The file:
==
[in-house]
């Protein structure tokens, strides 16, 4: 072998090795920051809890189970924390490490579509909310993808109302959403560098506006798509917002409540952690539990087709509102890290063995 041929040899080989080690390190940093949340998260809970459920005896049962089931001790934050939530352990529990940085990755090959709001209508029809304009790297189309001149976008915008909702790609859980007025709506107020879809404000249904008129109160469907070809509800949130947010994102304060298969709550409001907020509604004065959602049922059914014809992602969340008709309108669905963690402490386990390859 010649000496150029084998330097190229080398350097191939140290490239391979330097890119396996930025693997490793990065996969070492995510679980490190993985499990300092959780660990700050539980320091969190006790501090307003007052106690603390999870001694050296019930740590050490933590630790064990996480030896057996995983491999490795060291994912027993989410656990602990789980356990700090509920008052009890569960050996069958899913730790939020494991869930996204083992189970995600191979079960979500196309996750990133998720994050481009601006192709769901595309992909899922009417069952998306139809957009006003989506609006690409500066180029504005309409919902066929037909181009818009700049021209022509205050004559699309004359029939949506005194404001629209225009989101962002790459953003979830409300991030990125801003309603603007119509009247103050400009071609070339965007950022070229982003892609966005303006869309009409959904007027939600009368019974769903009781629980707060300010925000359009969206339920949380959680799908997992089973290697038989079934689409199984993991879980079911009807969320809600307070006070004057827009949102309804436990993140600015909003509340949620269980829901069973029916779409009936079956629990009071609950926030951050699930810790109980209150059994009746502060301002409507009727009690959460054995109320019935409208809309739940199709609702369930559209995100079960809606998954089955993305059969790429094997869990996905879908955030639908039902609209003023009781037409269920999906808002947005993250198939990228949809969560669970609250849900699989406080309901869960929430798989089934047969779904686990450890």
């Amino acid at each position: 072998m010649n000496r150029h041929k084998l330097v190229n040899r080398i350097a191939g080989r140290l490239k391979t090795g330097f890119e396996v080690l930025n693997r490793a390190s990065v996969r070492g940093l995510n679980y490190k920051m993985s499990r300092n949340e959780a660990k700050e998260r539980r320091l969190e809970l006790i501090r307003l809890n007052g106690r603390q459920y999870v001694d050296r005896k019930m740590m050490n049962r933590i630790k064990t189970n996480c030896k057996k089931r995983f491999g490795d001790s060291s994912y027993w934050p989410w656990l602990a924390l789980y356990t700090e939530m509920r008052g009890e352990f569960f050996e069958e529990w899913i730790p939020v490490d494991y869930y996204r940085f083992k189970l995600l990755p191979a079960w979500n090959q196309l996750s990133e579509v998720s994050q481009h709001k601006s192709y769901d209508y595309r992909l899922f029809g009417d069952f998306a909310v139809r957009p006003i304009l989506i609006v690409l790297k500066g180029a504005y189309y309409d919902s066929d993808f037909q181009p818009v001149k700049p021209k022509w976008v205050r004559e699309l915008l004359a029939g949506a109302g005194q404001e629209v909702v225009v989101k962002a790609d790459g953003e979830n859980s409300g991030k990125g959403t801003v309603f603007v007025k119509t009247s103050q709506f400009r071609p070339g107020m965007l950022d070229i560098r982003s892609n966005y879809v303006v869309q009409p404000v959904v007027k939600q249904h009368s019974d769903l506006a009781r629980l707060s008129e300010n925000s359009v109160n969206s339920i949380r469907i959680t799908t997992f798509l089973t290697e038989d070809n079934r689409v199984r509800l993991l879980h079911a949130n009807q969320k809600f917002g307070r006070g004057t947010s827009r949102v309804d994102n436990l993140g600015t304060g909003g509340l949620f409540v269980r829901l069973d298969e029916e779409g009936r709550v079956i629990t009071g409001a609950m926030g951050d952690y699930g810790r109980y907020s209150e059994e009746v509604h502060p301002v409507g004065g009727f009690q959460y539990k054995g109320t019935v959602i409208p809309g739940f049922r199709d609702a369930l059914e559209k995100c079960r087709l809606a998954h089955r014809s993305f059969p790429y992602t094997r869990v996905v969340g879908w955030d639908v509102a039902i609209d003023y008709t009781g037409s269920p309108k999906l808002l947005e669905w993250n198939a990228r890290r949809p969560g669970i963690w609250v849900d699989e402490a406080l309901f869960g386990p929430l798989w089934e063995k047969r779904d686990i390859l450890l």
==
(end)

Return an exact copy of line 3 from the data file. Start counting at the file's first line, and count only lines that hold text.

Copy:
């Amino acid at each position: 072998m010649n000496r150029h041929k084998l330097v190229n040899r080398i350097a191939g080989r140290l490239k391979t090795g330097f890119e396996v080690l930025n693997r490793a390190s990065v996969r070492g940093l995510n679980y490190k920051m993985s499990r300092n949340e959780a660990k700050e998260r539980r320091l969190e809970l006790i501090r307003l809890n007052g106690r603390q459920y999870v001694d050296r005896k019930m740590m050490n049962r933590i630790k064990t189970n996480c030896k057996k089931r995983f491999g490795d001790s060291s994912y027993w934050p989410w656990l602990a924390l789980y356990t700090e939530m509920r008052g009890e352990f569960f050996e069958e529990w899913i730790p939020v490490d494991y869930y996204r940085f083992k189970l995600l990755p191979a079960w979500n090959q196309l996750s990133e579509v998720s994050q481009h709001k601006s192709y769901d209508y595309r992909l899922f029809g009417d069952f998306a909310v139809r957009p006003i304009l989506i609006v690409l790297k500066g180029a504005y189309y309409d919902s066929d993808f037909q181009p818009v001149k700049p021209k022509w976008v205050r004559e699309l915008l004359a029939g949506a109302g005194q404001e629209v909702v225009v989101k962002a790609d790459g953003e979830n859980s409300g991030k990125g959403t801003v309603f603007v007025k119509t009247s103050q709506f400009r071609p070339g107020m965007l950022d070229i560098r982003s892609n966005y879809v303006v869309q009409p404000v959904v007027k939600q249904h009368s019974d769903l506006a009781r629980l707060s008129e300010n925000s359009v109160n969206s339920i949380r469907i959680t799908t997992f798509l089973t290697e038989d070809n079934r689409v199984r509800l993991l879980h079911a949130n009807q969320k809600f917002g307070r006070g004057t947010s827009r949102v309804d994102n436990l993140g600015t304060g909003g509340l949620f409540v269980r829901l069973d298969e029916e779409g009936r709550v079956i629990t009071g409001a609950m926030g951050d952690y699930g810790r109980y907020s209150e059994e009746v509604h502060p301002v409507g004065g009727f009690q959460y539990k054995g109320t019935v959602i409208p809309g739940f049922r199709d609702a369930l059914e559209k995100c079960r087709l809606a998954h089955r014809s993305f059969p790429y992602t094997r869990v996905v969340g879908w955030d639908v509102a039902i609209d003023y008709t009781g037409s269920p309108k999906l808002l947005e669905w993250n198939a990228r890290r949809p969560g669970i963690w609250v849900d699989e402490a406080l309901f869960g386990p929430l798989w089934e063995k047969r779904d686990i390859l450890l």